This publication has, over the years, catalogued many of the MidCoast Council’s inadequacies when it comes to preserving the state, quality and function of this region’s incredibly varied biodiversity and the productivity and integrity of habitats. These environments underpin our regional economy, and they characterise our region, attracting both residents and visitors. 

It is increasingly clear that since European colonisation, the Australian environmental landscapes and ecosystems have been damaged for utilitarian goals and unsustainably large populations resulting in the unravelling of the texture of habitat and biodiversity. In the process, complex ecosystems have been cleared for grazing, agriculture and urban development and unique plant and animal species with stories and adaptations and resiliencies have been (and continue to be) lost forever. 

State of the Environment reports at all governmental levels demonstrate an unsustainable decline; very much a human-driven crisis. 

For many, this loss imparts a deep sense of grief, despair and powerlessness for which environmental philosopher Glenn Albrech has coined the term solastalgia.

Pulitzer Prize winning author Annie Proulx wrote that she ‘spent years learning that if your delight is in contemplating landscapes and wild places the sweetness will be laced with ever-sharpening pain’, as she referred to the eco-grief we can feel at the state of the world.

It is easy to feel some despair at what is not being done by our governments and Australians at all levels to protect and improve the environment, so I thought it might be useful for a change to mention a few positive things that have recently been achieved by our local Council in relation to the environment.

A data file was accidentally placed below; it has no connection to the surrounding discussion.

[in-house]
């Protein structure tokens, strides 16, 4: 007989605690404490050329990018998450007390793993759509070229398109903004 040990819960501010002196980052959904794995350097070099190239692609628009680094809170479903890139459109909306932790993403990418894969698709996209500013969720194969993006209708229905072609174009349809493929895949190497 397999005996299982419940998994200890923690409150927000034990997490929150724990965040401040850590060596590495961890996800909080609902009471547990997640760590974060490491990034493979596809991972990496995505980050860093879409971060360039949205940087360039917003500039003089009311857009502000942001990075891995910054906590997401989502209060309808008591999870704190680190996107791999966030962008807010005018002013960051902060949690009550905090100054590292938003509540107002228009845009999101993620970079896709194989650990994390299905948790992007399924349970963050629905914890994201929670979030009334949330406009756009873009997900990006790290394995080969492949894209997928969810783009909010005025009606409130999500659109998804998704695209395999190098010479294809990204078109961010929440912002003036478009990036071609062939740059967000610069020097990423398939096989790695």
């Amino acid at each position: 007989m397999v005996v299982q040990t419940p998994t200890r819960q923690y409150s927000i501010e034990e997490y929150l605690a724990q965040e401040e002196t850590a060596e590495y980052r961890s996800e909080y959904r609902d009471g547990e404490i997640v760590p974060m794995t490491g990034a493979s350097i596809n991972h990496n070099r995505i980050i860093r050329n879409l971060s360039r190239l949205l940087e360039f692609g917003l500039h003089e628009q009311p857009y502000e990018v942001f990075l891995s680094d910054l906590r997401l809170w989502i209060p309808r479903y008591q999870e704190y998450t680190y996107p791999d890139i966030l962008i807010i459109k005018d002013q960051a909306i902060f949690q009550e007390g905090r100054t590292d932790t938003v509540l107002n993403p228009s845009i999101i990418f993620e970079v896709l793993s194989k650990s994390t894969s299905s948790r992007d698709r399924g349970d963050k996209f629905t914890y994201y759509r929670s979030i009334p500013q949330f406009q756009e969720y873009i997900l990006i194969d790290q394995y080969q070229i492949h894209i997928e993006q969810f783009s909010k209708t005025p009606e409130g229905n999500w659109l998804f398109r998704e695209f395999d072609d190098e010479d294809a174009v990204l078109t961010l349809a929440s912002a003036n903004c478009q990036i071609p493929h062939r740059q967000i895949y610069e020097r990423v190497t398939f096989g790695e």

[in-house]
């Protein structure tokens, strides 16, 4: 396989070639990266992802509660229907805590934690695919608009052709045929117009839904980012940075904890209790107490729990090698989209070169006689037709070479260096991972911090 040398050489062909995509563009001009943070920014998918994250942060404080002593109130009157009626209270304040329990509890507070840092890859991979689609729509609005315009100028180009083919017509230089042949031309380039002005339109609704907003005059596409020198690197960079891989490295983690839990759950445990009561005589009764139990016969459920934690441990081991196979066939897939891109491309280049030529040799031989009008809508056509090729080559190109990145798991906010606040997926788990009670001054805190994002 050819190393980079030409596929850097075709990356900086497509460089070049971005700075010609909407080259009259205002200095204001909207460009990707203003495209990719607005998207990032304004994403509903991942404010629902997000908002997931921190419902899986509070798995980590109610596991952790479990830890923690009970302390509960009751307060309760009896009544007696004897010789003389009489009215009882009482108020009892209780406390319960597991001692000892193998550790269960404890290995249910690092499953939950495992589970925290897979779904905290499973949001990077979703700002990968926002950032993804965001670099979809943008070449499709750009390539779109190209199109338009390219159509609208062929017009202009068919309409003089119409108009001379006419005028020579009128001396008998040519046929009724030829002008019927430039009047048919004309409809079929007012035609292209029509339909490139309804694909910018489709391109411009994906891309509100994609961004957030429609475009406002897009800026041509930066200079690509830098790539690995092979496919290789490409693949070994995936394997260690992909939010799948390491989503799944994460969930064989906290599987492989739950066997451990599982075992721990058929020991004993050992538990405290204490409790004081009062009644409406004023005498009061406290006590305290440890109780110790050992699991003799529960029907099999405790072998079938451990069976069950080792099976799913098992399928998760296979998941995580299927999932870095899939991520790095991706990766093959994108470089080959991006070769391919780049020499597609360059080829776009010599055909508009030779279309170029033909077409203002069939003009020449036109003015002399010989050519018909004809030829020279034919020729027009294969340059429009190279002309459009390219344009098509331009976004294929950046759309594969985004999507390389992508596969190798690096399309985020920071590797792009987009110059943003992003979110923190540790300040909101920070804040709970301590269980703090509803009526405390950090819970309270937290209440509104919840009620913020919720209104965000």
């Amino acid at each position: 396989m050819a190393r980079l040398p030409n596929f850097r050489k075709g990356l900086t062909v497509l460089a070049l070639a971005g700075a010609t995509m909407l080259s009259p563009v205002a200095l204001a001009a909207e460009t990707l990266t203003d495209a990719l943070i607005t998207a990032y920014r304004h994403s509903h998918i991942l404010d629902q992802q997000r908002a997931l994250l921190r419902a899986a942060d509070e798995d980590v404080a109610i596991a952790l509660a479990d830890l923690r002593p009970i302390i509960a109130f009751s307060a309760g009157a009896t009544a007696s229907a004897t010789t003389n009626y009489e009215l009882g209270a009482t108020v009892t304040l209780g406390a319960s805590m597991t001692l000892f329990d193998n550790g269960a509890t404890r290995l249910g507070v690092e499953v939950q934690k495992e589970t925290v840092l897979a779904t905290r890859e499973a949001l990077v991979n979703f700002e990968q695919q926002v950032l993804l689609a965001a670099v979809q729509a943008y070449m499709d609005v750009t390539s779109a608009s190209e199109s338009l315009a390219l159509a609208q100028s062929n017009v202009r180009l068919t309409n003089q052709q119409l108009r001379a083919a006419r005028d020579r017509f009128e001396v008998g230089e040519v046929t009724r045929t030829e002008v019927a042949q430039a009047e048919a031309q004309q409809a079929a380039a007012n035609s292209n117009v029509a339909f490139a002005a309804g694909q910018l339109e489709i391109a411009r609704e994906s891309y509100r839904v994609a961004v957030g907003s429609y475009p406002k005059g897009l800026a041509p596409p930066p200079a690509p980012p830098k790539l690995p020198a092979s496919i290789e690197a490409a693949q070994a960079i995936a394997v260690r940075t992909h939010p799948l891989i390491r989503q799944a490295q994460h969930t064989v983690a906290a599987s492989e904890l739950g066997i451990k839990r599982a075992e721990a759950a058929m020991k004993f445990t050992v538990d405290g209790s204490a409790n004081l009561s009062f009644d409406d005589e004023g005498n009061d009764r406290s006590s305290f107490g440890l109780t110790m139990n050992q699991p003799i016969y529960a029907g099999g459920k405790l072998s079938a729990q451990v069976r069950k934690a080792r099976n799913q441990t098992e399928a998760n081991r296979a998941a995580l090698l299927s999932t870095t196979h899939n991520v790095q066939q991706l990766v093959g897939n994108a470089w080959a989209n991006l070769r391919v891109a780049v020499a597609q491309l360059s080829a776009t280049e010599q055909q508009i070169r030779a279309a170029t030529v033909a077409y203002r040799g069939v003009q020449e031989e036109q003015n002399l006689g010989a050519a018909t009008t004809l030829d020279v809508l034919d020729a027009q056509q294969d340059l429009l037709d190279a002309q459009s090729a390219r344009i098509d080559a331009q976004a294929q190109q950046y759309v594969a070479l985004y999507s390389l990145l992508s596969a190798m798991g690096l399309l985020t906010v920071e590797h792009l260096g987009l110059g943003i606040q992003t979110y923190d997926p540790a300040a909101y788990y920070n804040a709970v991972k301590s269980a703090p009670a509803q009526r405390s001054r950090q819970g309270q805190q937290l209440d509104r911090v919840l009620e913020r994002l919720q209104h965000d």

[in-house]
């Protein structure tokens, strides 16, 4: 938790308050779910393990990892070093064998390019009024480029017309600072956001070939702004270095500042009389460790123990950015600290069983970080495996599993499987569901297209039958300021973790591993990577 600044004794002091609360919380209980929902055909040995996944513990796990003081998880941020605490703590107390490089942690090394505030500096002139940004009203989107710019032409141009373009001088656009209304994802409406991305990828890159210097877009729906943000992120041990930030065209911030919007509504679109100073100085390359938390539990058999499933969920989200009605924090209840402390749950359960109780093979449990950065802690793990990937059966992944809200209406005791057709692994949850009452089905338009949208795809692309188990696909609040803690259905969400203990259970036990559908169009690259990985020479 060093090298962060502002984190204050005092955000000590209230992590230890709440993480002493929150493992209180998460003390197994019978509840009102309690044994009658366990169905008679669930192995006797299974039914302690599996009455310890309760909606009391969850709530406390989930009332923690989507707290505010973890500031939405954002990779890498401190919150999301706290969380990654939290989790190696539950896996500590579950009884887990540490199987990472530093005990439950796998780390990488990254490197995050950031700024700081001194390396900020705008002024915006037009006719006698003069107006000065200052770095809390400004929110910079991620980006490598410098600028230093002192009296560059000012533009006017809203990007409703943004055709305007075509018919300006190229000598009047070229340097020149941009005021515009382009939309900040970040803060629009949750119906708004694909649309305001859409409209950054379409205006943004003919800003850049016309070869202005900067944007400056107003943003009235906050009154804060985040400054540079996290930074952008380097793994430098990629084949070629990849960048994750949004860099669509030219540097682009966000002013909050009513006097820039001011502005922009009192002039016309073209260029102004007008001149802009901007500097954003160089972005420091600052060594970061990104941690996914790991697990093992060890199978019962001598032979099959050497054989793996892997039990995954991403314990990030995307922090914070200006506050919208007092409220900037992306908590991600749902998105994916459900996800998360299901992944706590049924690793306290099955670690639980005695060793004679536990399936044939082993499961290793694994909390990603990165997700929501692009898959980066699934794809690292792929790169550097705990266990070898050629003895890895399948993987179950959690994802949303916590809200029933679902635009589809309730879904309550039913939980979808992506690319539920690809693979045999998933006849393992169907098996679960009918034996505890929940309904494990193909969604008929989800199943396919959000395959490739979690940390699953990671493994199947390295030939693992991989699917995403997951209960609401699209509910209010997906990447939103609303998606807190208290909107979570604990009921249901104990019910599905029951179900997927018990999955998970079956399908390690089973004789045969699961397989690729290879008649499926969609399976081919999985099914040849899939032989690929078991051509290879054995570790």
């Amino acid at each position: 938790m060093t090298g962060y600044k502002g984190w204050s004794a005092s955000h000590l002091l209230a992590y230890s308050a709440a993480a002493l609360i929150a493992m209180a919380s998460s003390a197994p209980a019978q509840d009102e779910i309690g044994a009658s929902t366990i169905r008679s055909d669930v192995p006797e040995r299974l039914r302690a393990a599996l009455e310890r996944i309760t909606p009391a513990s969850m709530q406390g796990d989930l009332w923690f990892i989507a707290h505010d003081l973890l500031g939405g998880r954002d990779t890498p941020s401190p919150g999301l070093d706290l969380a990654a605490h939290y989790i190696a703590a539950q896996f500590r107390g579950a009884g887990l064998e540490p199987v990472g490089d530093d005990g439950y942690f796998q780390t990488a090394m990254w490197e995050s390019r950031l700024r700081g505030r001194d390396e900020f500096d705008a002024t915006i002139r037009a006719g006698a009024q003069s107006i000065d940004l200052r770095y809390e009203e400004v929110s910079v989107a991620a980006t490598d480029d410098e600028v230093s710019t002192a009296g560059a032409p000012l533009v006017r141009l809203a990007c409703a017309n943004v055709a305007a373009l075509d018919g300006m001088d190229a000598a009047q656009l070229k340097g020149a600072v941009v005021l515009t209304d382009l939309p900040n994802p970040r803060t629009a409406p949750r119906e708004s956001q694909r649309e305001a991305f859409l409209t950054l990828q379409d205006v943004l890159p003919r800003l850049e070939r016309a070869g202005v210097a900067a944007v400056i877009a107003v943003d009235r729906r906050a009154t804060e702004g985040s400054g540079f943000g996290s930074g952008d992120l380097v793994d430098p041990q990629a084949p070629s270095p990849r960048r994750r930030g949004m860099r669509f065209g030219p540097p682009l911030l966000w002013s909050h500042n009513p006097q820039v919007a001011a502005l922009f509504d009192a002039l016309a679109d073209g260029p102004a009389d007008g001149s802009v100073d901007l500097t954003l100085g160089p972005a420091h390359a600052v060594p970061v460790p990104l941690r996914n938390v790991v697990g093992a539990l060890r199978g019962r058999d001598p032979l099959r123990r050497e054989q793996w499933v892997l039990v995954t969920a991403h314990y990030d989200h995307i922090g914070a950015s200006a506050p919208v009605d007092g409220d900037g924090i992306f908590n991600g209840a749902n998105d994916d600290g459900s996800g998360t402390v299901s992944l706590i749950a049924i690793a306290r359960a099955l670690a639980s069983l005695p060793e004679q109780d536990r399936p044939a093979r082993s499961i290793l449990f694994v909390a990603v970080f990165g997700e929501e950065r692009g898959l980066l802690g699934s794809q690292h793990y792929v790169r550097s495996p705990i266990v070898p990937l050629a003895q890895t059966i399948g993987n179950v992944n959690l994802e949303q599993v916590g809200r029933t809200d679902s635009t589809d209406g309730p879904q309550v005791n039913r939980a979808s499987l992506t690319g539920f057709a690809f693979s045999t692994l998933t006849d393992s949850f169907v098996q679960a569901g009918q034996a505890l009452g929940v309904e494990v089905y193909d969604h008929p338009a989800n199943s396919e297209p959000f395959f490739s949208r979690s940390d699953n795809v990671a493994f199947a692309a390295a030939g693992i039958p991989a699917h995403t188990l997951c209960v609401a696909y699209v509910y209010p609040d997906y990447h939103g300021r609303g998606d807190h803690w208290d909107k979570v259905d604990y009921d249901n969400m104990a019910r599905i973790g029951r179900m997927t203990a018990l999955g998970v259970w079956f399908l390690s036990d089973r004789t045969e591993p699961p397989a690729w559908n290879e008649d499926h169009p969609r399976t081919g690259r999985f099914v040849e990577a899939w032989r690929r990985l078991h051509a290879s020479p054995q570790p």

MidCoast Council’s agreement to support lobbying the NSW State Government to stop logging in Bulga State Forest is heartening though this is very much a nation-wide issue. 

A recent exhibition of three artists at the Manning Regional Art Gallery called Unseen Transitions reflected on the psychological weight imposed by eco-grief; the despair at the paradigm that prioritises exploitation over balanced respect, care and connectedness of humans and nature.

But the exhibition does not focus on despair. It does not wish there to be angst over the unwholesome and unproductive burden of grief that comes from environmental trauma and awareness of loss. Instead, the exhibition espouses a message of hope and action. In this manner, David Quammen (in the Song of the Dodo) wrote ‘Despair, despite being fruitless, is far less exciting than hope’. And Amery Lovins, of the Rocky Mountain Institute, spoke of the value of applied hope, which, ‘is not mere optimism, but is a combination of vision, persistence and most of all, courage.’

In order to feel a sense of positivity, we need to work within a framework that includes at least a degree of applied hope. The psychologist Camille Preston suggests that hope is linked to optimism and is an attitude or outlook that good things will happen and that our wishes will ultimately be fulfilled. That hope serves as a buffer against negativity and stress, though not everyone shares such optimism.